“Balance disorder” is an umbrella term for conditions that make you feel unsteady or dizzy. According to data from 2008, approximately 15 percent of American adults, or 33 million people, have a balance problem. There are many possible underlying causes of balance disorders, and they can greatly affect quality of life.
How Does the Balance System Work?
The primary system for helping you balance is the vestibular system, which is a maze-like structure in the inner ear made of bone and soft tissue, also called the labyrinth. Inside the labyrinth are semicircular canals, which contain three fluid-filled ducts that tell your brain when and how your head rotates.
This system works with your eyes, muscles and touch sensors to help you balance.
What Are the Symptoms of a Balance Disorder?
Symptoms of a balance disorder may include any one or a combination of the following:
- Dizziness or vertigo (feeling as though you or your surroundings are spinning)
- Falling or feeling as if you might fall
- Staggering when walking
- Lightheadedness, faintness or a floating sensation
- Blurred vision
- Confusion or disorientation
- Nausea, vomiting or diarrhea
- Changes in heart rate or blood pressure
- Fear, anxiety or panic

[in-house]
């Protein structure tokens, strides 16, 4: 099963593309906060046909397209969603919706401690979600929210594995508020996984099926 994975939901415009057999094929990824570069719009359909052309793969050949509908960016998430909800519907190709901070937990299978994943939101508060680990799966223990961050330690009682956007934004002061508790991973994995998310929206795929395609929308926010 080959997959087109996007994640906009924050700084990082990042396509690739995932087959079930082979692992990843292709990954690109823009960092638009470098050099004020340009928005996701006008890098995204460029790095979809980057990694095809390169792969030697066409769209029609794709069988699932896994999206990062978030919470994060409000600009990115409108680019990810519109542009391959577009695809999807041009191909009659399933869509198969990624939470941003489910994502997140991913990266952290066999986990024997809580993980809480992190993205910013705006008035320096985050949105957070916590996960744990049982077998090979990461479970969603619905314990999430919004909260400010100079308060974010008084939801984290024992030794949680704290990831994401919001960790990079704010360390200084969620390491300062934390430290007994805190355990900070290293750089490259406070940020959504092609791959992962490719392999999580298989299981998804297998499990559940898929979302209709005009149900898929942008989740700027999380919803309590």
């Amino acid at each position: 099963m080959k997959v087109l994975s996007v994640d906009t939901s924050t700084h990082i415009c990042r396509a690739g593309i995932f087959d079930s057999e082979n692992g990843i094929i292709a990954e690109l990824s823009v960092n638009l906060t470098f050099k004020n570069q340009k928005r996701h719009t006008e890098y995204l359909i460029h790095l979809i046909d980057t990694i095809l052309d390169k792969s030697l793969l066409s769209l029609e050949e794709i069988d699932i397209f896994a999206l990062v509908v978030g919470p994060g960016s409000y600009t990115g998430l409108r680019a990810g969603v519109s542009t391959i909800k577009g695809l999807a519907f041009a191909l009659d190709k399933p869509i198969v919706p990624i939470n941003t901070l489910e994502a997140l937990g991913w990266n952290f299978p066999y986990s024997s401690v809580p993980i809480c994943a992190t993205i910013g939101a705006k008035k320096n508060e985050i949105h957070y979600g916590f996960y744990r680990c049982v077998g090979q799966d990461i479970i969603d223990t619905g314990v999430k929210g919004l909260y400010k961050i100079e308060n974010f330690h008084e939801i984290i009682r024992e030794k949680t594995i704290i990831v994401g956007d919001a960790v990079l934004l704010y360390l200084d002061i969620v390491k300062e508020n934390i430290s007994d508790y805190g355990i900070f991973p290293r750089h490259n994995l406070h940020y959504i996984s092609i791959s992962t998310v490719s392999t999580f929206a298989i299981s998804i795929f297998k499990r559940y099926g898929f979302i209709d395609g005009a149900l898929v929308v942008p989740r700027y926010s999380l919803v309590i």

What Causes Balance Problems?
A variety of factors can affect balance. Common causes of balance disorders include:
- Certain medications
- Ear infection
- Head injury
- Low blood pressure
- Eye muscle imbalance
Are There Different Types of Balance Disorders?
There are more than a dozen different balance disorders. Common ones include:
- Benign paroxysmal positional vertigo (BPPV). This type of balance disorder causes a brief, intense episode of vertigo triggered by a change in the position of your head. These episodes are caused by calcium crystals making their way into the semicircular canals, which send incorrect information about your movements to your brain. BPPV can be treated with the Canalith procedure, which is a series of body positions that dislodges the crystals.
- Labyrinthitis. This is an infection or inflammation in the inner ear that causes balance problems. It is associated with upper respiratory infections.
- Meniere’s disease. This condition causes episodes of vertigo, hearing loss, tinnitus and a feeling of fullness in the ear. The cause of Meniere’s disease is still unknown, and while there is no cure, symptoms can be managed.
- Vestibular neuronitis. This describes inflammation of the vestibular nerve caused by a virus.
For more information about balance disorders or to schedule an appointment with an audiologist, call the experts at Timpanogos Hearing & Balance.